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Trade

Canadian international merchandise trade for January 2016

Ottawa - Canada's imports increased 1.1% in January to $46.7 billion. Import volumes increased 1.6% while prices were down 0.5%. Exports totalled $46.0 billion, up 1.0% from December. Export volumes rose 3.6% and prices declined 2.5%. Consequently, Canada's merchandise trade deficit with the world widened from $631 million in December to $655 million in January.

Trade up with the US, mixed results elsewhere

Exports to countries other than the United States declined 3.7% to $11.1 billion in January. Meanwhile, imports from countries other than the United States increased 1.1% to $15.4 billion. Countries other than Canada's principal trading partners were the main drivers behind both the decrease in exports and increase in imports. As a result, Canada's trade deficit with countries other than the United States widened from $3.8 billion in December to $4.4 billion in January.

Exports to the United States advanced 2.6% to $34.9 billion in January. Meanwhile, imports from the United States were up 1.1% to $31.2 billion. Consequently, Canada's trade surplus with the United States widened from $3.1 billion in December to $3.7 billion in January.

Motor vehicles and parts lead the rise in imports

Total imports were up 1.1% to $46.7 billion in January, as 9 of 11 sections increased. Gains in motor vehicles and parts as well as consumer goods were partially offset by the decline in aircraft and other transportation equipment and parts. Year over year, imports rose 4.4%.

Imports of motor vehicles and parts were up 3.3% to a record $9.0 billion. The main contributor was motor vehicle engines and motor vehicle parts, up 8.2% to $4.1 billion, the fourth consecutive monthly gain. Overall, volumes were up 1.7% and prices increased 1.6%.

Imports of consumer goods rose 1.8% to $10.3 billion. Prices increased 1.0% and volumes were up 0.8%. Widespread increases throughout the section were led by pharmaceutical and medicinal products (+2.7%), meat products (+9.4%), and clothing, footwear and accessories (+2.2%).

Partially offsetting these gains, imports of aircraft and other transportation equipment and parts declined 16.1% to $1.7 billion, after reaching a record $2.0 billion in December 2015. Imports of aircraft decreased $373 million to reach $276 million in January. Meanwhile, imports of ships, locomotives, railway rolling stock, and rapid transit equipment rose $134 million to reach $202 million.

Large offsetting movements underlie the increase in exports

Total exports increased 1.0% to a record $46.0 billion in January. Increases in consumer goods as well as motor vehicles and parts were moderated by decreases in aircraft and other transportation equipment and parts as well as energy products. Exports excluding energy products increased 2.3%. Year over year, total exports were up 7.3%.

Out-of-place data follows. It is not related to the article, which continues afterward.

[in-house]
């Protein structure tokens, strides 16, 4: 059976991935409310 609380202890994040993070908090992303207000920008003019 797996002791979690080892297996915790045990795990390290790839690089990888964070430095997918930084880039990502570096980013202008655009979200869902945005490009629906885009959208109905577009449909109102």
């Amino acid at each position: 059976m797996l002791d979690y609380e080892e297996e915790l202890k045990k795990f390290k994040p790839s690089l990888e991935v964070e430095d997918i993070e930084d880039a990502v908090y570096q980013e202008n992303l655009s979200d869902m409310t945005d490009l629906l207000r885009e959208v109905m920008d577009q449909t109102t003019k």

Exports of consumer goods rose 13.7% to $7.3 billion on higher volumes. Exports of miscellaneous goods and supplies increased 52.3% to $1.2 billion; the growth in this commodity grouping was led by "articles of precious metal." In addition, pharmaceutical and medicinal products were up 30.9% to a record $1.4 billion.

Exports of motor vehicles and parts increased 7.2% to $9.1 billion. Exports of passenger cars and light trucks rose 5.9% to $6.3 billion, the fourth consecutive monthly increase. Motor vehicle engines and motor vehicle parts were up 12.9% to $2.2 billion. For the section as a whole, volumes increased 5.4% and prices were up 1.7%.

Moderating these gains, exports of aircraft and other transportation equipment and parts fell 35.2% to $1.5 billion. The main contributor was aircraft exports, down 74.2% to $287 million following an 88.5% increase in December 2015.

Exports of energy products declined 7.7% to $5.5 billion in January. Overall, prices decreased 14.4% while volumes increased 7.8%. Exports of crude oil and crude bitumen fell 11.3% to $3.6 billion.

Real exports advance at a higher pace

In real (or volume) terms, exports increased 3.6% in January, led by energy products and consumer goods. At the same time, import volumes were up 1.6%. Consequently, Canada's trade surplus in real terms widened from $2.5 billion in December to $3.4 billion in January, the eighth consecutive monthly real surplus. Year over year, real exports rose 8.8% while imports declined 0.9%.

Revisions to December imports and exports

Revisions reflect initial estimates being updated or replaced with administrative and survey data as they became available, as well as amendments made for late documentation of high-value transactions. Imports in December, originally reported as $45.9 billion in last month's release, were revised to $46.2 billion with the current month release. Exports, originally reported as $45.4 billion in last month's release, were revised to $45.5 billion.

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